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Topic: Why Cancer ‘Good News’ Stories Can Be Harmful by Karin Sieger

Forum: Managing Side Effects of Breast Cancer and Its Treatment —

This is a place to discuss concerns, tips and strategies for all types of side effects from all types of medications and treatments, (chemo/rads/hormonal/targeted/pain meds/etc.

Posted on: Nov 6, 2019 11:55AM

Bounce wrote:

I wasn't sure where to post this. If anyone has suggestions please let me know.

This is a link to an article written by Karin Sieger.

It said what I have felt for a long time. I am definitely interested in reading more of Karin's work.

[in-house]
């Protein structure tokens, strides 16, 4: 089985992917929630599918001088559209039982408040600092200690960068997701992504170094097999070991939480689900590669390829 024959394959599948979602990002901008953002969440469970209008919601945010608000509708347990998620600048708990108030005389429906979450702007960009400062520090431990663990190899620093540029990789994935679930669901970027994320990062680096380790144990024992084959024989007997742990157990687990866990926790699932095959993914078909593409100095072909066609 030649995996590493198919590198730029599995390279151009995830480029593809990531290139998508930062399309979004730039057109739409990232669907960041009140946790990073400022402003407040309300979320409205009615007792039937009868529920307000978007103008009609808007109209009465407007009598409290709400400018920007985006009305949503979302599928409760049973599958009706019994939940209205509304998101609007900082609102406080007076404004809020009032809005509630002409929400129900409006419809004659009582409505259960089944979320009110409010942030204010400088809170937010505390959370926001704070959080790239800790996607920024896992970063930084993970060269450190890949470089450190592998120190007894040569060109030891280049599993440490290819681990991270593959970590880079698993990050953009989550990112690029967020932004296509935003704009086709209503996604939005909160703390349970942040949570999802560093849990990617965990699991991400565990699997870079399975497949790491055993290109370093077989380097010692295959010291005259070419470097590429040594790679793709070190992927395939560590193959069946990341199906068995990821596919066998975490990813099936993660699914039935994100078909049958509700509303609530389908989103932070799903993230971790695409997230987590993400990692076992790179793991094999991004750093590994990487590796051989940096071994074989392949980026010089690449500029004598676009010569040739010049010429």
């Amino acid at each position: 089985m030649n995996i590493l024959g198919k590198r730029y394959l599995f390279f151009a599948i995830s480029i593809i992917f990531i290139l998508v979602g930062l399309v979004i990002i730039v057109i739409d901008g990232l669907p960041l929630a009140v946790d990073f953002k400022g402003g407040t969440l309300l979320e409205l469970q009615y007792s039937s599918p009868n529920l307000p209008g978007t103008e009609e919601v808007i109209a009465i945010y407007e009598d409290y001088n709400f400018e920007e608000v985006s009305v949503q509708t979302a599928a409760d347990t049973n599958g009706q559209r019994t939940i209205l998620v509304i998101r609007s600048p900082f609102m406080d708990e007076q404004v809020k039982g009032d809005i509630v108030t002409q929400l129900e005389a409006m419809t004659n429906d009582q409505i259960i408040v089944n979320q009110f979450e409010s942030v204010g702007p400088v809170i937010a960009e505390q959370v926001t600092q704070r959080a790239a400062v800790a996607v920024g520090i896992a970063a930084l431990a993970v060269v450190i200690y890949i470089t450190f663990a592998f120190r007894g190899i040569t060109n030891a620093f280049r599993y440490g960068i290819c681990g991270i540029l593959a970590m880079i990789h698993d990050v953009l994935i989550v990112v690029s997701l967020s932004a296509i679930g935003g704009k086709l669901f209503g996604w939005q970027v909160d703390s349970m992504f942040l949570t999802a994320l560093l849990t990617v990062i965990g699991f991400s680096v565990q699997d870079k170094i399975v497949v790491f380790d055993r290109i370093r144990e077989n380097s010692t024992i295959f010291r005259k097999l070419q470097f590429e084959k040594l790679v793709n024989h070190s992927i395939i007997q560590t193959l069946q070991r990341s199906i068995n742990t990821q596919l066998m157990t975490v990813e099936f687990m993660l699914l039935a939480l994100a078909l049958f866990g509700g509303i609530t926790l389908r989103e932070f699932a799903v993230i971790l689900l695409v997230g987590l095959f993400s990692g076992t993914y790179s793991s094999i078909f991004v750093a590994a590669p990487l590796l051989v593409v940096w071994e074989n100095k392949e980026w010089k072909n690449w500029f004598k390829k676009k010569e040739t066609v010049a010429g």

https://www.yahoo.com/lifestyle/why-cancer-good-news-stories-080010815.html


Dx 8/5/2013, IDC, <1cm, Stage IA, Grade 2, 0/2 nodes, ER+/PR+, HER2- Surgery 8/31/2013 Lumpectomy: Right; Lymph node removal: Right, Sentinel Radiation Therapy 11/3/2013 Breast Hormonal Therapy 12/31/2013 Tamoxifen pills (Nolvadex, Apo-Tamox, Tamofen, Tamone)
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Nov 6, 2019 04:08PM Mavericksmom wrote:

Thank you for posting.

It brought to mind an event at the local hospital where I was treated for breast cancer the first time. There was a panel of doctors who treated breast cancer as well as a few breast cancer patients, who answered questions from the audience for Breast Cancer Awareness month.